Rap pioneer Heavy D passed away on November 8, and SPIN likes to remember him more that just hip-hop’s ever-suave nice-guy and the ladies man behind megahits like “Nuttin’ But Love.” The 44-year-old rapper had a wide-reaching impact on hip-hop, and his presence cut a smooth line from Marley Marl’s raw sample science through Puff Daddy’s pop reign â” and, in between, stopped everywhere from Jamaica to Neverland Ranch. Take a look back at 15 hits, detours, and other songs that owe him gratitude to grasp the full impact of Waterbed Hev.
THE FIVE MOST IMPORTANT TRACKS
1. Heavy D & The Boyz – “The Overweight Lover’s in the House” (1987)
Over a vintage Marley Marl smacker, the second single off Heavy D’s debut established Hev as one of the most formidable rhymers of hip-hop’s golden era: A silky-soft playboy whispering in a girl’s ear by the fireplace… but not so soft that he won’t totally stomp her boyfriend. Alongside Big Daddy Kane, Heavy helped establish the smooth badass: Drake should thank him sooner than later.
2. Heavy D & The Boyz – “We Got Our Own Thang” (1989)
Simultaneously Teddy Riley’s suavest, most utterly-impossible-not-to-Cabbage Patch-along-to beat (built on a surgically supercharged sample of James Brown’s “Funky President”) and Heavy D’s suavest, most utterly-impossible-not-to-flow-along-to jabberwocky (“Bum-deedlee-deedlee-deedlee-deedlee-deedlee-dee!”).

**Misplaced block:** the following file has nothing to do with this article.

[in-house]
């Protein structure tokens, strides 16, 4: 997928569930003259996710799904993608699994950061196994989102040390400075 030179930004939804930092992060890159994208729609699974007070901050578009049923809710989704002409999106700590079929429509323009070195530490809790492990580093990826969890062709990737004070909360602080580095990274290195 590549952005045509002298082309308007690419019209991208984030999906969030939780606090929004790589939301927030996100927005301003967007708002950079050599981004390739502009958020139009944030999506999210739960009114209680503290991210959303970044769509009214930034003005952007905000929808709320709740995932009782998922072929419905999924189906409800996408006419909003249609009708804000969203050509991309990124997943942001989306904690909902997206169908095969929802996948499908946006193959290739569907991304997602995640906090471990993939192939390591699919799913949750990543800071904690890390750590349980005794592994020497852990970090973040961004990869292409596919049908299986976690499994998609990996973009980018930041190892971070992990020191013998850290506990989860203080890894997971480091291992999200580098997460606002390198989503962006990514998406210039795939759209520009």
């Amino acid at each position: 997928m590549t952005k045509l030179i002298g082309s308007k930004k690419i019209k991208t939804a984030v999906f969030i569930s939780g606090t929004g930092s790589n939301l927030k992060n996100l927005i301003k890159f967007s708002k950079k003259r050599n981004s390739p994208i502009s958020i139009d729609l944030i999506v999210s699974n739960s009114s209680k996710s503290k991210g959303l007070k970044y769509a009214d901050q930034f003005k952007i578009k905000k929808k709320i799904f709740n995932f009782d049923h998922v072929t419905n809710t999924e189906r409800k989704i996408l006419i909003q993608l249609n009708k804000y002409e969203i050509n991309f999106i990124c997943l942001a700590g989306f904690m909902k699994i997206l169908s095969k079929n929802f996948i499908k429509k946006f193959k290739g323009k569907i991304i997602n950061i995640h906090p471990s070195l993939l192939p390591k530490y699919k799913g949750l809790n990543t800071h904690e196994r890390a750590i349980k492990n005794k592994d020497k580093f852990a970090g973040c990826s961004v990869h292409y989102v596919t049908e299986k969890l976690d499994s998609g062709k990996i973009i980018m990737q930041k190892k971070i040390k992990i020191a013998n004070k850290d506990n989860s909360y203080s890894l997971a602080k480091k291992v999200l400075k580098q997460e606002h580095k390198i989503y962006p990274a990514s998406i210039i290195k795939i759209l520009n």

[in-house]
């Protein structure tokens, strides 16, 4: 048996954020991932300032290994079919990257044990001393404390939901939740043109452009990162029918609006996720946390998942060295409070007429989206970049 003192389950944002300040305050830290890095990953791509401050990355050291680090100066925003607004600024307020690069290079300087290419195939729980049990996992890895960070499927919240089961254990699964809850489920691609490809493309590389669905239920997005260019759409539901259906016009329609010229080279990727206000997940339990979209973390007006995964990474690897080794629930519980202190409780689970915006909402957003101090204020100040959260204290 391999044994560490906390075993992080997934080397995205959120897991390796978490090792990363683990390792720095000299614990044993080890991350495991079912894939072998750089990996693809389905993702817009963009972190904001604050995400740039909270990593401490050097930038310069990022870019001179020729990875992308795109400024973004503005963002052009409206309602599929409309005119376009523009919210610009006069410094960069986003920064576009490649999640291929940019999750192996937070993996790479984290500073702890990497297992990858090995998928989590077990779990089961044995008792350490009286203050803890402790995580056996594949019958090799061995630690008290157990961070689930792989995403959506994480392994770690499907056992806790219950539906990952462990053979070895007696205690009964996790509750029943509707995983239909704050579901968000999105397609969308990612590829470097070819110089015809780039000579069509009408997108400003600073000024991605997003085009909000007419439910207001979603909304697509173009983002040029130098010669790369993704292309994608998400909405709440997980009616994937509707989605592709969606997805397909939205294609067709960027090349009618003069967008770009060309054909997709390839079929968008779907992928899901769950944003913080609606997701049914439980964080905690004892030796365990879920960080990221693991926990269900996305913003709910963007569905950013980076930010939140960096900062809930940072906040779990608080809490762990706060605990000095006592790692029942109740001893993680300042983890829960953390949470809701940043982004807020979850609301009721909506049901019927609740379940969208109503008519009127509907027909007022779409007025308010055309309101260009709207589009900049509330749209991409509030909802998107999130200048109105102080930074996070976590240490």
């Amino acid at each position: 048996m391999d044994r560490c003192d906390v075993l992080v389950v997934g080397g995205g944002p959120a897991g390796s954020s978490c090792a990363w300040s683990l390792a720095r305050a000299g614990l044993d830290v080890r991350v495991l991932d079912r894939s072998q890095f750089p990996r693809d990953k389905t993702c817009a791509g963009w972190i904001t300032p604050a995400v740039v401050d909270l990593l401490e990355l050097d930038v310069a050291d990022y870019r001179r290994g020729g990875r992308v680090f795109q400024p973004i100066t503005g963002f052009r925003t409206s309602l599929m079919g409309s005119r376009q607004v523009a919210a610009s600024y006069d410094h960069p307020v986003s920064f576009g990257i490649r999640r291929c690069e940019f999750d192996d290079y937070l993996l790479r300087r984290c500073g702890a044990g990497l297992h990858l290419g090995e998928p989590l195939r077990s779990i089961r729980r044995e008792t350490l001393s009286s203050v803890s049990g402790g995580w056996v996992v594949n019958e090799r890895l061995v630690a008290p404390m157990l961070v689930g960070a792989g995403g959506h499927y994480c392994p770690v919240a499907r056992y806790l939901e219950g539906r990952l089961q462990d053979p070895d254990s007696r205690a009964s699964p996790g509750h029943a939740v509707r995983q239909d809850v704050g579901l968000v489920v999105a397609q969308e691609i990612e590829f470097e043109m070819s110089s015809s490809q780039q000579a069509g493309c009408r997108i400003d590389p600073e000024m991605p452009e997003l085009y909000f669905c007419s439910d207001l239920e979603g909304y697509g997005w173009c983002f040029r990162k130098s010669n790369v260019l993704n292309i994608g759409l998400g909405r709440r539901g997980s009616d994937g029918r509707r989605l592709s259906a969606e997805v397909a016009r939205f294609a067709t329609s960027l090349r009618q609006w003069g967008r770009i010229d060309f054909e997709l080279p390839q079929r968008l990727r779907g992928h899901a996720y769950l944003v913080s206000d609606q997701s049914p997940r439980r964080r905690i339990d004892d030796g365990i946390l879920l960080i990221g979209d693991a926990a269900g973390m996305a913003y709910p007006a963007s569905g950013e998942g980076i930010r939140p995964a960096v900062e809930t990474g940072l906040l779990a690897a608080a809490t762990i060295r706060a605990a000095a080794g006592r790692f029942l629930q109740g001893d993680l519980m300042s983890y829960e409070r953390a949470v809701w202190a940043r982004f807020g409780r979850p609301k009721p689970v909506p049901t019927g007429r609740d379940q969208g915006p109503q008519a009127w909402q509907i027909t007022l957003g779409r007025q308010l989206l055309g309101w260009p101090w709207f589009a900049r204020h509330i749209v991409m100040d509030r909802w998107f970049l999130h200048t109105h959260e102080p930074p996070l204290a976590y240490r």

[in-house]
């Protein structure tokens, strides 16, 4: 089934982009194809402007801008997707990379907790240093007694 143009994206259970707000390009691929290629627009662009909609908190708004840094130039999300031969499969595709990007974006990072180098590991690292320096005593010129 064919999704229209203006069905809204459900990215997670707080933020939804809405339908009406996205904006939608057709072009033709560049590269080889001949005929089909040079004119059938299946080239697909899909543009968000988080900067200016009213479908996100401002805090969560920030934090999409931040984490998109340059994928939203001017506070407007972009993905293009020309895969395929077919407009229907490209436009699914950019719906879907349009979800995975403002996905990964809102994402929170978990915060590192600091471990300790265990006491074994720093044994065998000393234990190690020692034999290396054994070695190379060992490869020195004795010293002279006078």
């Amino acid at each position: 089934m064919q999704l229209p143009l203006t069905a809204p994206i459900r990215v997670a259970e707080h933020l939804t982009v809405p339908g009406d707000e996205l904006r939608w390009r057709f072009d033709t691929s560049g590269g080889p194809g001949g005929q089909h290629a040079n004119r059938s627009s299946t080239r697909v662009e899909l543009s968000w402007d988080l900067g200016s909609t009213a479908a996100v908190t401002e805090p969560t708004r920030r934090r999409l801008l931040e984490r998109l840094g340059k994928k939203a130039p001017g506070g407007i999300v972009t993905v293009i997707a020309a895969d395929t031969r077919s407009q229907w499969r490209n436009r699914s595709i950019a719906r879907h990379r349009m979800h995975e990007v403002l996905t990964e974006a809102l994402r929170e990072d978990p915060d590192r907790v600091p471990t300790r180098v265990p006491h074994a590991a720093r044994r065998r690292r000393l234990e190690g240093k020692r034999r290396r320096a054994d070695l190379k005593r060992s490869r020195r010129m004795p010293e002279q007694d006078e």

3. Heavy D & The Boyz – “Now That We Found Love” ft. Aaron Hall (1991)
Hip-house had played itself out years earlier and new jack swing was wearing itself thin. But Heavy and Teddy Riley still found the missing link between Yo! MTV Raps and Club MTV, due in no short part to Hev’s manic fast-raps on this locomotive of a track. Ultimately it garnered Heavy D his highest charting song, landing at No. 11 on Billboard.
4. Michael Jackson – “Jam” (1992)
“Jam” was Michael Jackson’s very first acknowledgment that rap was changing the pop universe that he had dominated for a decade. Jacko naturally requested Heavy, one of hip-hop’s greatest pop ambassadors, for a tight four bars. Jackson played Heavy a song and, as Hev told Shade 45, “One of the hardest things I ever had to do was tell Michael Jackson ‘that’s kinda wack.’ Heavy recommended maybe hooking up Teddy Riley instead… and HIStory was made.
5. Heavy D & The Boyz- “Nuttin’ But Love” (1994)